New Star Blogs

Spring ’17: George Bowering, Andrew Struthers, Jean Barman, Judith Plant, David Bromige


new star books spring 2017 catalogueWe’re super excit­ed to announce our Spring 2017 list (cat­a­logue cov­er illus­tra­tions by Andrew Struthers [big head] and Greg Curnoe [lit­tle head], which fea­tures five excep­tion­al tal­ents writ­ing on an eclec­tic array of top­ics, and rep­re­sents a 25% increase over 2016’s entire out­put (in a strict­ly quan­ti­ta­tive sense) here at New Star World HQ, where we are intim­i­dat­ed by the forth­com­ing work­load but most­ly buoyed by the wit and beau­ty and insight of the words whose authors have lent us the priv­i­lege of pub­lish­ing their work. In ascend­ing order of wait times:

A Short Sad Book by George Bow­er­ing (intro­duc­tion by Erín Moure

Forty years ago, George Bow­er­ing saw a coun­try still strug­gling to find itself in its books, and decid­ed to write A Short Sad Book about it. Did he know he was writ­ing if not The Great Cana­di­an Nov­el some­thing like it? Poet/translator Erín Moure pro­vides an intro­duc­tion for this new edi­tion, peel­ing back just enough lay­ers of Bowering’s short but incred­i­bly rich nov­el to show even more lay­ers under­neath. Bowering’s own After­word pro­vides addi­tion­al con­text. A teach­able moment in Cana­di­an lit­er­a­ture if ever there was one.

The Sacred Herb / The Devil’s Weed by Andrew Struthers (pre­vi­ous­ly announced)

This hilar­i­ous and insight­ful dou­ble-sided paper­back by “Canada’s Hunter S. Thomp­son” was orig­i­nal­ly sched­uled for last April, when there were ~25 times as many pot as book stores in Van­cou­ver, but then some­thing hap­pened, or didn’t hap­pen, and now it’s set for April 20, 2017, when there will be only 5x as many pot stores. (Time for some­one to retire the “May­or Moon­beam” sobri­quet.)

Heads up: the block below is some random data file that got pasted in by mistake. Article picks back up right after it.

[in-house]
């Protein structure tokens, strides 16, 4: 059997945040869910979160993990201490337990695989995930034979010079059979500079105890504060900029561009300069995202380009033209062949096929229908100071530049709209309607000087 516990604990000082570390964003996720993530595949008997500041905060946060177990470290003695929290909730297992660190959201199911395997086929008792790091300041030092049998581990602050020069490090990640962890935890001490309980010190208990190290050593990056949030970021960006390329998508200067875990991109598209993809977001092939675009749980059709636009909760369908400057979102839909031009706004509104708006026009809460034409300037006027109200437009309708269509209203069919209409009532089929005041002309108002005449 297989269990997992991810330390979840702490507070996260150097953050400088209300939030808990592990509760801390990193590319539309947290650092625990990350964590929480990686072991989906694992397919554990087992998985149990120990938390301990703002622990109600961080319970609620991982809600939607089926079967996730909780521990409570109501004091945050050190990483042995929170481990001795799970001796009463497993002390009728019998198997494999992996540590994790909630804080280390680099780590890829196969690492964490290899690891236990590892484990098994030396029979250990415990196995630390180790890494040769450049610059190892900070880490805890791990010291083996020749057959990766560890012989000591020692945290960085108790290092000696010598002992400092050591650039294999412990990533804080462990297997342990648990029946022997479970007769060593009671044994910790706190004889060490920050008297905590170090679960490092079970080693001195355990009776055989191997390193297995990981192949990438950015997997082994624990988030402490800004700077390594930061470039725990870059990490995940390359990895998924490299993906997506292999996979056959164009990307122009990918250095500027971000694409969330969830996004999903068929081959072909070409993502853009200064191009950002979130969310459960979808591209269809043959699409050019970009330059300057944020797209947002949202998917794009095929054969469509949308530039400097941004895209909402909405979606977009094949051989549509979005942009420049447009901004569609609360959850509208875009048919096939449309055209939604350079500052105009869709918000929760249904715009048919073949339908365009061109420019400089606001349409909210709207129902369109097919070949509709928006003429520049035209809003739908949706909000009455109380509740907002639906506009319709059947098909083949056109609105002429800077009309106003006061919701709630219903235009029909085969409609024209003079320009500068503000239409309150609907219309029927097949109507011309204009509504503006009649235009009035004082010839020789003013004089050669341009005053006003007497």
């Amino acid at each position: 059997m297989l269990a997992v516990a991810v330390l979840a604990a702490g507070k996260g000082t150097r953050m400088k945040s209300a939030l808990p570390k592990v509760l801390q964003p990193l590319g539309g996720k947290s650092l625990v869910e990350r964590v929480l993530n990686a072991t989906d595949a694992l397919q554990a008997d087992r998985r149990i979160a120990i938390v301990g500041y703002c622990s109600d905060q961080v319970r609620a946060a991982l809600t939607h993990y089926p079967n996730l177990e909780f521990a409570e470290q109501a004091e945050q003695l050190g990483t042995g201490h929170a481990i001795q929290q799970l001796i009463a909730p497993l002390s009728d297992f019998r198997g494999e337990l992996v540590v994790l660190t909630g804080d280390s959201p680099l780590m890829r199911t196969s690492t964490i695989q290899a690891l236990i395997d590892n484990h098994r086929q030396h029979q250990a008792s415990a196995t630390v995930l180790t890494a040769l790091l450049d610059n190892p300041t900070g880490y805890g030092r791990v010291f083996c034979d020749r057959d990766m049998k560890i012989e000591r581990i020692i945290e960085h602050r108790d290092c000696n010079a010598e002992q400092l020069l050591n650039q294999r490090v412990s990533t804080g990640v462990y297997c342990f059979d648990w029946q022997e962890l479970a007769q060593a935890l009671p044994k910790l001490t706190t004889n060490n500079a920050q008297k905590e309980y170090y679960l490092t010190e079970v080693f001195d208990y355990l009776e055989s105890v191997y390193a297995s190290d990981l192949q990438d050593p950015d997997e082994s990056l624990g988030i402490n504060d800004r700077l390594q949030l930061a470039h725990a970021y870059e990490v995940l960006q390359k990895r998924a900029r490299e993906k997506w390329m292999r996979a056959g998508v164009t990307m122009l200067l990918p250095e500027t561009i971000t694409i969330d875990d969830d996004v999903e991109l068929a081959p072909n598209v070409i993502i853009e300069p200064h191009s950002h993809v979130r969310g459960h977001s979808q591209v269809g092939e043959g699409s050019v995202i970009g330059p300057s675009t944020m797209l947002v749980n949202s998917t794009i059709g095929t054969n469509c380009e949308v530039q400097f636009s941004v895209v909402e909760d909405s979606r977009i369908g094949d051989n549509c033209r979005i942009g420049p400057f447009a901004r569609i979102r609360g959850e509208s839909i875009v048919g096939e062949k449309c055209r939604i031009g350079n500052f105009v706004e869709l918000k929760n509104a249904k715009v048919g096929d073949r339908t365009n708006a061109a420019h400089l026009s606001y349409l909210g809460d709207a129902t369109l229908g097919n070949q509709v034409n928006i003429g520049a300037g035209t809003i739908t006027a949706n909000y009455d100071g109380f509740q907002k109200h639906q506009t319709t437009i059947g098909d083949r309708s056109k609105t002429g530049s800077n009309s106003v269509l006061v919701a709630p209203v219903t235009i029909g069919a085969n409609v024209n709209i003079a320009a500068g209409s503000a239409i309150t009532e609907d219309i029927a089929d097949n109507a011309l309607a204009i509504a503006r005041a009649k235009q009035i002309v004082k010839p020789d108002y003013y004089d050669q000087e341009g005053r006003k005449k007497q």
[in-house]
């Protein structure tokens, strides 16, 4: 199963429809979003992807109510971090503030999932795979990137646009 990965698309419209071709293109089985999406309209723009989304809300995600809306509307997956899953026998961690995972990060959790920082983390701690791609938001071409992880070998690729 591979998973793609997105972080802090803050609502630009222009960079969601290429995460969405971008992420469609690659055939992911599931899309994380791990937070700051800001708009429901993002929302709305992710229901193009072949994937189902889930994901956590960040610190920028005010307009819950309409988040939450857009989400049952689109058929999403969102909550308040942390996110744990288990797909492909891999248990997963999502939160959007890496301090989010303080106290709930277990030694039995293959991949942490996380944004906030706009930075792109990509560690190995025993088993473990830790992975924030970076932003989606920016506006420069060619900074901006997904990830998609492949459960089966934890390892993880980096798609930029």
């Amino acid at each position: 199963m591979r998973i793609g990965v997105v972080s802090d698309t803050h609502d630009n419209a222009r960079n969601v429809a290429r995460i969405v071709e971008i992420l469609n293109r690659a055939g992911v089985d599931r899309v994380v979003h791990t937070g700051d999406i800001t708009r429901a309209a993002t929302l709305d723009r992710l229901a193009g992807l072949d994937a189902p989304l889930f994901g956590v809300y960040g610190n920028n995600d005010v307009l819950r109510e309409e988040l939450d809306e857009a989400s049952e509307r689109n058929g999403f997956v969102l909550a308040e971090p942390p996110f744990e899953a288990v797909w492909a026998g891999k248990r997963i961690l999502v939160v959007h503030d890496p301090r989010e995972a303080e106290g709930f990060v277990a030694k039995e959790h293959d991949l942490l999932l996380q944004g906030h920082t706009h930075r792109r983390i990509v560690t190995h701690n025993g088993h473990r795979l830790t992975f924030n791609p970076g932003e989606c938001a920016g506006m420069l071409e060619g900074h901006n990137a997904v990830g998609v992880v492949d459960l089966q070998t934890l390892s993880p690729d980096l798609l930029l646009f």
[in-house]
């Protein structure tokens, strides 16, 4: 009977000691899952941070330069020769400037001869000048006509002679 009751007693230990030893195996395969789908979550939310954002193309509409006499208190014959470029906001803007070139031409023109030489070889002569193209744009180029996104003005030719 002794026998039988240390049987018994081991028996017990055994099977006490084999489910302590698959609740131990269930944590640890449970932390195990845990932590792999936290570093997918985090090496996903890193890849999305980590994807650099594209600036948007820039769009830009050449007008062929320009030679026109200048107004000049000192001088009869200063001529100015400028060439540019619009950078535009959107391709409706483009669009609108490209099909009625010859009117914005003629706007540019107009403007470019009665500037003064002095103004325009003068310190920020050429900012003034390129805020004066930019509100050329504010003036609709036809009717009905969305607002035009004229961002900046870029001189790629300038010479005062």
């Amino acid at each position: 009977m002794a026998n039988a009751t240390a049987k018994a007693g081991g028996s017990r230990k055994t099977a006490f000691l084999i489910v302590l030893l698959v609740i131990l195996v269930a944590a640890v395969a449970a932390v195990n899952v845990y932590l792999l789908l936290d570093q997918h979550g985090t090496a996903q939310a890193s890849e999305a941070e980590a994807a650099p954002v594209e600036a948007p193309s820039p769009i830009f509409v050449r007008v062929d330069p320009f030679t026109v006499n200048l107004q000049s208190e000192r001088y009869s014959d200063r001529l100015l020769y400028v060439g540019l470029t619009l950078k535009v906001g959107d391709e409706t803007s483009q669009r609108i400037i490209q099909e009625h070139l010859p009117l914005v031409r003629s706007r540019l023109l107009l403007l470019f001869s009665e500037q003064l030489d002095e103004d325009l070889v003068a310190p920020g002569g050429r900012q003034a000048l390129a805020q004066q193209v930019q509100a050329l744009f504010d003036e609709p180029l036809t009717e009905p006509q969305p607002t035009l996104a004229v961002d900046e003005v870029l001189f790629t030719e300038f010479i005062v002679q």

Maria Mahoi of the Islands by Jean Bar­man (revised 2nd edi­tion)

Since its orig­i­nal pub­li­ca­tion in 2004, Maria Mahoi of the Islands has become a clas­sic in its field, and an impor­tant doc­u­ment on the his­to­ry of Indige­nous Hawai­ians known as Kanakas, who had an ear­ly pres­ence across the Pacif­ic North­west and are now part of the broad­er Hawai­ian dias­po­ra across North Amer­i­ca. Draw­ing on infor­ma­tion that has come to light since the book’s first publication—and some­times as a result of it—Governor General’s Award-win­ner Jean Bar­man has updat­ed and expand­ed her account, and writ­ten a new Fore­word talk­ing about the life that the book has tak­en on.

Cul­ture Gap and Beyond: Real Life in a New World by Judith Plant

In the ear­ly 1980s Judith Plant and her new part­ner, Chris, were ready for a change. Inspired by the charis­mat­ic Fred Brown, their com­mu­ni­ca­tions pro­fes­sor at Simon Fras­er Uni­ver­si­ty, they joined a com­mune in a remote val­ley near the Yalakom Riv­er, deep in BC’s Coast Moun­tains. An absorb­ing account of a lifestyle emblem­at­ic of a time, Cul­ture Gap and Beyond also shows, from her own old­er per­spec­tive, a young mother’s strug­gles to rec­on­cile her social ideals of per­son­al and envi­ron­men­tal respon­si­bil­i­ty, and lov­ing and car­ing for those clos­est to her.

If wants to be the same as is: Essen­tial Poems of David Bromige, by David Bromige; Jack Krick, Bob Perel­man, Ron Sil­li­man, eds. (intro­duc­tion by George Bow­er­ing)

Drawn from 22 books of poet­ry pub­lished by David Bromige in his life­time, if wants to be the same as is chron­i­cles the career of one of con­tem­po­rary poetry’s most dis­tinc­tive writ­ers, whose  life’s work is, In the words of Bob Perel­man, “beau­ti­ful, deeply amus­ing, con­tin­u­al­ly sur­pris­ing.”